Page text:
Posted 20 hours ago

Fix the System, Not the Women

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This is essential reading for absolutely everyone, it made my stomach turn and made me incredibly sad. Even if it makes you rage and scream and shout at all the inequalities women are subjected to repeatedly, it still instills a hope: that by making our voices heard, by never giving up in the face of adversities, we will prevail and receive, once and for all, access to equal rights. Though perhaps not as hard-hitting as 'Men Who Hate Women' Bates' new book is further proof of the prevailing misogyny of Western society. Ik heb een lijstje gemaakt en ook al zal deze niet zo lang zijn als die van anderen, hij is te lang. She has judged the Women’s Prize, the YA Book Prize, the Children's Laureate and the RSL Giles St Aubyn awards for non-fiction.

Never before have I felt her formidable and brilliant voice more than in this book — and my god has she delivered some sardonic sentences in her previous offerings! people seem to be saying it’s not a good book as it’s nothing they didn’t already know but as woman of course we already know it, it is us, it is how we live what could you possibly read that was something you didn’t already know.Listing fact after devastating fact that will be all too familiar to the female reader, Fix the System Not the Women makes for a tough read. So well written, so INTERESTING and I honestly just wanted to keep on reading regardless of how mad it made me!

She was awarded a British Empire Medal for services to gender equality in the Queen's Birthday Honours list 2015 and has been named a woman of the year by Cosmopolitan, Red Magazine and The Sunday Times Magazine. The saga of Boris Johnson and Brexit frequently crops up in this author's narrative as a vivid, if Lilliputian instance of the same phenomenon. FIX THE SYSTEM, NOT THE WOMEN no fue el primer libro de feminismo que leí; sí el que más me ha marcado hasta ahora. Disabled women are twice as likely to suffer domestic abuse, but just one in 10 spaces in refuges is accessible to those with physical disabilities.The final part of this book describes how and why would-be Caesars come to grief, from the Gunpowder Plot to Trump's march on the Capitol and the ejection of Boris Johnson by his own MPs, and ends with a defence of the grubby glories of parliamentary politics and a thought-provoking roadmap of the way back to constitutional government. EducationPoliticsMediaPolicingCriminal justice Combining stories with shocking evidence, Fix the System, Not the Women is a blazing examination of sexual injustice and a rallying cry for reform. There are Big Caesars who set out to achieve total social control and Little Caesars who merely want to run an agreeable kleptocracy without opposition: from Julius Caesar and Oliver Cromwell through Napoleon and Bolivar, to Mussolini, Salazar, De Gaulle and Trump. It was hard to read the lists of everyday sexism the author and other women received and to realise that I was right along with them.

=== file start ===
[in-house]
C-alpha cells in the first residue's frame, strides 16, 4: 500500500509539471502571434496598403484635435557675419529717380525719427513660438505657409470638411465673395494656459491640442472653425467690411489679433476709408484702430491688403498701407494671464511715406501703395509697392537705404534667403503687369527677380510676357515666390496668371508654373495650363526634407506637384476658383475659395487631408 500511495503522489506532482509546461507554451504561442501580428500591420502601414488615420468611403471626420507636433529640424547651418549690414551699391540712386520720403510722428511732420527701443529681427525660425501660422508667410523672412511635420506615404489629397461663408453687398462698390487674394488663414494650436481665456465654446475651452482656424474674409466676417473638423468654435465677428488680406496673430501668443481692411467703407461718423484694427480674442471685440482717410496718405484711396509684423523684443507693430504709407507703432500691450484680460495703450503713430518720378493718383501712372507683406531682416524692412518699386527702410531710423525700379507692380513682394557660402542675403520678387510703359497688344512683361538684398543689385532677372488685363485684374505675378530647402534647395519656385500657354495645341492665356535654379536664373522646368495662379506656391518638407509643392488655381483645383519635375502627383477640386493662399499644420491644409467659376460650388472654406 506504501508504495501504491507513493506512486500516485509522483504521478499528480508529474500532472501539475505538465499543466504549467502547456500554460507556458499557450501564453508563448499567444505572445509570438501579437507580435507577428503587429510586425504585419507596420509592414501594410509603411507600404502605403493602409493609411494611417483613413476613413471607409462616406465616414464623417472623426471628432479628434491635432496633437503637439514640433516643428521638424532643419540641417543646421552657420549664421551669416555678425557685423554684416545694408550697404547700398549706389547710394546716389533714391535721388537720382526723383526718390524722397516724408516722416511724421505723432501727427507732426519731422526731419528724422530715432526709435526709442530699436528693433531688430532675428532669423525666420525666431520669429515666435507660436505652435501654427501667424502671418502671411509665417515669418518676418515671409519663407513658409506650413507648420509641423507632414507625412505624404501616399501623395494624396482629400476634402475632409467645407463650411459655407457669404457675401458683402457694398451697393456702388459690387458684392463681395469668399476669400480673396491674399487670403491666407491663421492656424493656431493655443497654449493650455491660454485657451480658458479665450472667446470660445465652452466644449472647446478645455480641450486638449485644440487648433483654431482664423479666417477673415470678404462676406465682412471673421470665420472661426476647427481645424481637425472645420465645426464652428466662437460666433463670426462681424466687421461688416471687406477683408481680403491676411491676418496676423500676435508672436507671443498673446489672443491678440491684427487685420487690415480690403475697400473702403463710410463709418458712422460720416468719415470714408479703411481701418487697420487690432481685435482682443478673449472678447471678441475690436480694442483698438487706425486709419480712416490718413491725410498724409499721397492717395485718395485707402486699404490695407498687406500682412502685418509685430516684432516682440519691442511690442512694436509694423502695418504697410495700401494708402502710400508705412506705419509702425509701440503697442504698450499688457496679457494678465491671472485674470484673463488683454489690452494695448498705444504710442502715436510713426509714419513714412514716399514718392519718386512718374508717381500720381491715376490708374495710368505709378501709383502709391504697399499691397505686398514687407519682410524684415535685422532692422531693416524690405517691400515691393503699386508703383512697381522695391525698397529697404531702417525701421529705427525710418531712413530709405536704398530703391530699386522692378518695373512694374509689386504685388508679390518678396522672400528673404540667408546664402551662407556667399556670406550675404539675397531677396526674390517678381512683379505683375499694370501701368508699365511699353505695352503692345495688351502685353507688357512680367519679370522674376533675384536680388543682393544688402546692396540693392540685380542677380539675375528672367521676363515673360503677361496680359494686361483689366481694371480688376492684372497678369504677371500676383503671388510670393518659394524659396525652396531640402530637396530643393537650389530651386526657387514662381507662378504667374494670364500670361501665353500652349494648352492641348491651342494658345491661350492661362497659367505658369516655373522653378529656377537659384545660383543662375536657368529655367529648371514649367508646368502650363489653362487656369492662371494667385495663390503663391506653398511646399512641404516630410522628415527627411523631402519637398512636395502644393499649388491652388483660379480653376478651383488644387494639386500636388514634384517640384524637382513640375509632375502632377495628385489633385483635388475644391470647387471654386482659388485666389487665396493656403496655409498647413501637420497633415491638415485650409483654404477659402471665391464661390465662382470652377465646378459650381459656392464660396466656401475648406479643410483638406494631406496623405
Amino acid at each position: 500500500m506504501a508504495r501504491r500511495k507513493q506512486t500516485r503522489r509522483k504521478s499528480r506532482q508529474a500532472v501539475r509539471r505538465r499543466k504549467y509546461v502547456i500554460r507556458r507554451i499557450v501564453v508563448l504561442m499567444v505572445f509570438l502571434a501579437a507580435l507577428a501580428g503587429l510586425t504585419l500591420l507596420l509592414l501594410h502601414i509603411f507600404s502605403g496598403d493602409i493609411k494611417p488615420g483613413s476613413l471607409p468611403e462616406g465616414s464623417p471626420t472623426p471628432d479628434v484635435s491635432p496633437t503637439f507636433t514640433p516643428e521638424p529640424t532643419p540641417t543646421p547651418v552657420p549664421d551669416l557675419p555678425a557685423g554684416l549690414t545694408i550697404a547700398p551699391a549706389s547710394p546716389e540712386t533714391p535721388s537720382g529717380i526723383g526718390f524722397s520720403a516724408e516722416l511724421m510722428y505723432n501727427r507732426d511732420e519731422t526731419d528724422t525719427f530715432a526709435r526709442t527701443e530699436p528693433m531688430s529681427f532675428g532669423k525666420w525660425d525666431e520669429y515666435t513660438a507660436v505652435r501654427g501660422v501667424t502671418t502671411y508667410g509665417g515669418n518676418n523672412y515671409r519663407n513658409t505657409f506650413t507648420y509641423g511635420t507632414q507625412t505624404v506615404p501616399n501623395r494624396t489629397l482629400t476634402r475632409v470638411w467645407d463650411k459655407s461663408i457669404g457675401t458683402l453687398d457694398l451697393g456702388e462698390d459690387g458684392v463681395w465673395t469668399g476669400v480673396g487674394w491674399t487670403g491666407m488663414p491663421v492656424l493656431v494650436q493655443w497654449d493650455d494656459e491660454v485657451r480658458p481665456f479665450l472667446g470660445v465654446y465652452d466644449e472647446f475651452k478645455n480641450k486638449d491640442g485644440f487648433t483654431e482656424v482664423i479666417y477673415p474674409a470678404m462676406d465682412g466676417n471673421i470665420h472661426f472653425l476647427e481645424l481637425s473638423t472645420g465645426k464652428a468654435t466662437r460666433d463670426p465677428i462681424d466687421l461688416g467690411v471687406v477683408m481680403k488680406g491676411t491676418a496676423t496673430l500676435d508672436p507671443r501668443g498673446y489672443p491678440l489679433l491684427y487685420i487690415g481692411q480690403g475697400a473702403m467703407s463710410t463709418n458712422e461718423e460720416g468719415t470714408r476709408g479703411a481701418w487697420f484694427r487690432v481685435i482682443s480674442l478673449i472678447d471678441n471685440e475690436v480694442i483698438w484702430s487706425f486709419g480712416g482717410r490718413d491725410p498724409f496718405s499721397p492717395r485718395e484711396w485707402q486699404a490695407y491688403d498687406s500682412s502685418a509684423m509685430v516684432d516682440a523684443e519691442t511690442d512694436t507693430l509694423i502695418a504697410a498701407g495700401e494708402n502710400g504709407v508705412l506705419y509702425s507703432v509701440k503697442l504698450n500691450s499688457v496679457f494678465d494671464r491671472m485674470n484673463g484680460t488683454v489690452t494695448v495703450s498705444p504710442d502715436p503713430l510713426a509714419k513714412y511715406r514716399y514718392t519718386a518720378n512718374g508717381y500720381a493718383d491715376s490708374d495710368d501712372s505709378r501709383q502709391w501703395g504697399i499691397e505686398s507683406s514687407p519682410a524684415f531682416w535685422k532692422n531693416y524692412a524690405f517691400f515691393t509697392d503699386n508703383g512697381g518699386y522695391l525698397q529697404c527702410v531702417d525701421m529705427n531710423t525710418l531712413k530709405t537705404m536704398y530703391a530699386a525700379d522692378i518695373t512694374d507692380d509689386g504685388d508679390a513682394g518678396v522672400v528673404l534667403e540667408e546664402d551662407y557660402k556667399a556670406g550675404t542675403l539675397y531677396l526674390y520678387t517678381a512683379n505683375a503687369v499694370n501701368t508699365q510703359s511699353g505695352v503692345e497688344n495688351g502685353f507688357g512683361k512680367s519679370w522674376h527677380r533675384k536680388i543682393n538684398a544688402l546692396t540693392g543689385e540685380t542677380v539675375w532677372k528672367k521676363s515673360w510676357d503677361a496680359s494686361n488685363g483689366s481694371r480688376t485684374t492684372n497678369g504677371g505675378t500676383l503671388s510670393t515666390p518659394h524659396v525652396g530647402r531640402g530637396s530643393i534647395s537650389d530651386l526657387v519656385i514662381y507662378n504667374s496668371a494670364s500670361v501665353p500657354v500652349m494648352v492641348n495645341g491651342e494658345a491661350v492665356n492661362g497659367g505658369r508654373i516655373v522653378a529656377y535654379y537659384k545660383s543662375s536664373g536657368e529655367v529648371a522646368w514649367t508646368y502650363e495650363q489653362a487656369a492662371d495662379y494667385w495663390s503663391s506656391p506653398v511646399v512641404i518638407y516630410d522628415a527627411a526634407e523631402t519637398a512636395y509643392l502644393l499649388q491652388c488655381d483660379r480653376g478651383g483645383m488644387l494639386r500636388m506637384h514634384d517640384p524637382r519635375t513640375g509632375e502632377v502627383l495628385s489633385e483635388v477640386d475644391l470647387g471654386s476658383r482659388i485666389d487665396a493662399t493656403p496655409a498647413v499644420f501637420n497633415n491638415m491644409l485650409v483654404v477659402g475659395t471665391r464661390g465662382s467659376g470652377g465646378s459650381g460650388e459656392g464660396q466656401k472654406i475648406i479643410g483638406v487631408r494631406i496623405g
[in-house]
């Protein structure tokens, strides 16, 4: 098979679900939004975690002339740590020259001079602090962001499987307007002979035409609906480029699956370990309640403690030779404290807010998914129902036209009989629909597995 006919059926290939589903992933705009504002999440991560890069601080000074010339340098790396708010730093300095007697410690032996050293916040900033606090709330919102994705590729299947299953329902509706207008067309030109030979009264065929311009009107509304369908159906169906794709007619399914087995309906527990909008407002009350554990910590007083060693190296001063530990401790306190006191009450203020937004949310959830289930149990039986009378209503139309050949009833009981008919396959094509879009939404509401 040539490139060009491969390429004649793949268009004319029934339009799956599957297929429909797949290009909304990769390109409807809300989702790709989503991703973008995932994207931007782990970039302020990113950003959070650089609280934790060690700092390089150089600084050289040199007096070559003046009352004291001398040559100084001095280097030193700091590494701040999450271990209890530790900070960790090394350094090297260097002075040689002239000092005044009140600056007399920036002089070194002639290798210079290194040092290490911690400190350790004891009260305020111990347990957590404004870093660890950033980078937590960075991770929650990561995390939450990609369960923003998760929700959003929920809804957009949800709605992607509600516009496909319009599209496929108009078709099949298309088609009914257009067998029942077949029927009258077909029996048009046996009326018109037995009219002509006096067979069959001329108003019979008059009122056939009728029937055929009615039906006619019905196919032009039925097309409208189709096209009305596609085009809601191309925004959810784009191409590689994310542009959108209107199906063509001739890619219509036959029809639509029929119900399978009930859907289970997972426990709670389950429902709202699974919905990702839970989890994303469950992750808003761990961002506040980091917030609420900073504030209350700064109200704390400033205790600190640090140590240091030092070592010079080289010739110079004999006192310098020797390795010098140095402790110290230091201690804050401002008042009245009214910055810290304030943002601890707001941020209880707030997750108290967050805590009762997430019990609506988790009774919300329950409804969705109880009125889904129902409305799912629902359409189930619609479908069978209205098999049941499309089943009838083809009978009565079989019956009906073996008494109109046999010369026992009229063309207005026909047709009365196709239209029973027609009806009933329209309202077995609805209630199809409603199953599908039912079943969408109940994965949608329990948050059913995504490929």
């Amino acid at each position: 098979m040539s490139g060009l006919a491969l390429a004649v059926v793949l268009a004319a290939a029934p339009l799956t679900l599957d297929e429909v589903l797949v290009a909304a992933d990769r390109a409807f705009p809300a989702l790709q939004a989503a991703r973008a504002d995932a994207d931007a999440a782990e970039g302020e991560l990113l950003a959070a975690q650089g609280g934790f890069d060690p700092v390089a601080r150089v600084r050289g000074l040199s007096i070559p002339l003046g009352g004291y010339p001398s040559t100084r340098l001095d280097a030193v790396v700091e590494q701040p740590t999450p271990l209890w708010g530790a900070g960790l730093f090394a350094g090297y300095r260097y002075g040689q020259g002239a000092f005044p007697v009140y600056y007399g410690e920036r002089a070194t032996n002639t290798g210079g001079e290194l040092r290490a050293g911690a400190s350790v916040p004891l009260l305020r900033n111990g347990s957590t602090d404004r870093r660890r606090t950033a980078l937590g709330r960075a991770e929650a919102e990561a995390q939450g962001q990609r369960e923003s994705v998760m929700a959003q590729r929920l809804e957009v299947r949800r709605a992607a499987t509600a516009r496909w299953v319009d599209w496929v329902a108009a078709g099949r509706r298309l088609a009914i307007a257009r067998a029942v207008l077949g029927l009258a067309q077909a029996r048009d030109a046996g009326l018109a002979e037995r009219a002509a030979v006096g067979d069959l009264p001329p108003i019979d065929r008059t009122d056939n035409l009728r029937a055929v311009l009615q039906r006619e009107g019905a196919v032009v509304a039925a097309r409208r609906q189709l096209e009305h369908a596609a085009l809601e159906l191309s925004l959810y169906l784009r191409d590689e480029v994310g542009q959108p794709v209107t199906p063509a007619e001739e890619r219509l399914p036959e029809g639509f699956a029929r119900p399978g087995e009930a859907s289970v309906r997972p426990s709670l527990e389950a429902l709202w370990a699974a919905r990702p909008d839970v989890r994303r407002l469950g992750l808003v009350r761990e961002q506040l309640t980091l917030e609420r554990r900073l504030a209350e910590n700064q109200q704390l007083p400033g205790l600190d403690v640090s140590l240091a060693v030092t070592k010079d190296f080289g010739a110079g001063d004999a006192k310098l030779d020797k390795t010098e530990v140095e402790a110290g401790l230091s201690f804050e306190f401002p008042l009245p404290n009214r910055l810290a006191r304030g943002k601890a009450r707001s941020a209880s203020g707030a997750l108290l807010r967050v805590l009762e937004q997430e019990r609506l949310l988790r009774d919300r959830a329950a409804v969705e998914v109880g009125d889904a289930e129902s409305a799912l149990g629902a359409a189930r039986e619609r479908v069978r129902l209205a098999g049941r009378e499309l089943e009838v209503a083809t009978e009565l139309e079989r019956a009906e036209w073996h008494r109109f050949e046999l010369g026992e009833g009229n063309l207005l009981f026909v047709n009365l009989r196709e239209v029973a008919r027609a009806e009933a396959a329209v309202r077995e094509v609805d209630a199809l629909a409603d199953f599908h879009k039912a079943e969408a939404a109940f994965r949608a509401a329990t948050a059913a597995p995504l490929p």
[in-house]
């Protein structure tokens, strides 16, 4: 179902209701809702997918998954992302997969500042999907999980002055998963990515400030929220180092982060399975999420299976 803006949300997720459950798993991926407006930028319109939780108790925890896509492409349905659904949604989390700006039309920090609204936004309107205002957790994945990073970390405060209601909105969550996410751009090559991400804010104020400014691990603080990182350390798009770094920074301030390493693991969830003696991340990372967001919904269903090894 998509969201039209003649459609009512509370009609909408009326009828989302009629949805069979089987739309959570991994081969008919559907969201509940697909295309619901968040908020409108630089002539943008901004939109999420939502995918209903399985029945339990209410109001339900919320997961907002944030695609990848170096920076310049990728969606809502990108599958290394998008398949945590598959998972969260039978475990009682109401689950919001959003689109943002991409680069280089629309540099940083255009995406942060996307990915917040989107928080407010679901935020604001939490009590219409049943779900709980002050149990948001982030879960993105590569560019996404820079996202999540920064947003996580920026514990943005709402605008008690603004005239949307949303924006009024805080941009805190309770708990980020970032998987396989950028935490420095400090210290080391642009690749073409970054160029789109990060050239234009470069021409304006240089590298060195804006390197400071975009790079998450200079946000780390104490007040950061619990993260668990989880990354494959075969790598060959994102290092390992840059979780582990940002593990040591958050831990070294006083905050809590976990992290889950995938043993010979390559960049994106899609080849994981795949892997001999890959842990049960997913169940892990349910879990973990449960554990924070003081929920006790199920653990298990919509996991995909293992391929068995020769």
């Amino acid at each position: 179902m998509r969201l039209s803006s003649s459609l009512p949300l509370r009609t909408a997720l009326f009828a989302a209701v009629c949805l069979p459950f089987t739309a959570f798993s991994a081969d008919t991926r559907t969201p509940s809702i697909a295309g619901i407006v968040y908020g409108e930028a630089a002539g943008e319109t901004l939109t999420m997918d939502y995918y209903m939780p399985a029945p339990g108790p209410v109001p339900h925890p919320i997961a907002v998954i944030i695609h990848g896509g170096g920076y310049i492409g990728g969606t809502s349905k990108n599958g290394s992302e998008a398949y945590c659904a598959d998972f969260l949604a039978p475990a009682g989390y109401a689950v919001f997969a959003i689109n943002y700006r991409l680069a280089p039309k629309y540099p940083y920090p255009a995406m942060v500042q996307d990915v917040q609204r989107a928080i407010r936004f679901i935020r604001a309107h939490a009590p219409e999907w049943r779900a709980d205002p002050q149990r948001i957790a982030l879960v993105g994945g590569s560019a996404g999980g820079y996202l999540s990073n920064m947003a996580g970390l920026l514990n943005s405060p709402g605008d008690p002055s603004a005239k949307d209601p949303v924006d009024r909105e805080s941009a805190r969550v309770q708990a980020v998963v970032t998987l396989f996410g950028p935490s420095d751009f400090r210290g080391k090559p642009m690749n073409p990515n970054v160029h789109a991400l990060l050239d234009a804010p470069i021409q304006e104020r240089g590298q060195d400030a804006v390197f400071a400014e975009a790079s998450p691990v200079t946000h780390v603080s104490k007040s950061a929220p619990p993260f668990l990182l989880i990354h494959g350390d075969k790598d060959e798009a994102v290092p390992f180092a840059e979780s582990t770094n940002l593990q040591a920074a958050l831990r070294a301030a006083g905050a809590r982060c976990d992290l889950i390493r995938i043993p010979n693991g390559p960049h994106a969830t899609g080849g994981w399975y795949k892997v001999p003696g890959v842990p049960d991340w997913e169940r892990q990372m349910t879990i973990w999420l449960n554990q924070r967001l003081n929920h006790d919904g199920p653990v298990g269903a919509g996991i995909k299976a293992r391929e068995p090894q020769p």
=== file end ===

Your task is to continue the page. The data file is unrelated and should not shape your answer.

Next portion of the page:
This book examines how everyday accounts of sexism have become so ingrained into daily life that not only do we not even notice them half the time, but they've infiltrated and infected every structure of society. She is the recipient of two honorary degrees and was awarded the Internet and Society Award by the Oxford Internet Institute alongside Sir Tim Berners Lee. It's not an easy read and I did begin to feel a bit depressed reading it because it compounded all my worst fears about the inequalities that still need to be sorted out.

We should also applaud Bates for her courageous campaigning in the face of appalling abuse and hatred.

Don't get me wrong, I was enraged for half of it and in tears for the rest, but I am grateful to have access to such information and would recommend it to everyone. We move through the different “dots” of society that shape the systemic failings that keep women oppressed, assaulted, raped and murdered.Woefully I think it’ll be many men in our lives we love who won’t want to accept this book’s message because it holds a very painful mirror up to their own entrenched learned behaviour. It's about the need to equal -up the opportunities and behaviours deeply ingrained in our culture, and other cultures, that do not consider women as being equal to men. Laura Bates has brilliantly put into words many of my own experiences where I have never had the words for them before. I read it with rage and anger at the injustices and inequalities, at how women are shamed and how they internalise this shame, and how they are held responsible for creating change rather than holding the systems and societal structures accountable for their oppression. Continuing what Invisible Women presented, it's full of statistics demonstrating how sexism and racism are embedded not only in everyday life, but especially in the systems that govern our lives.

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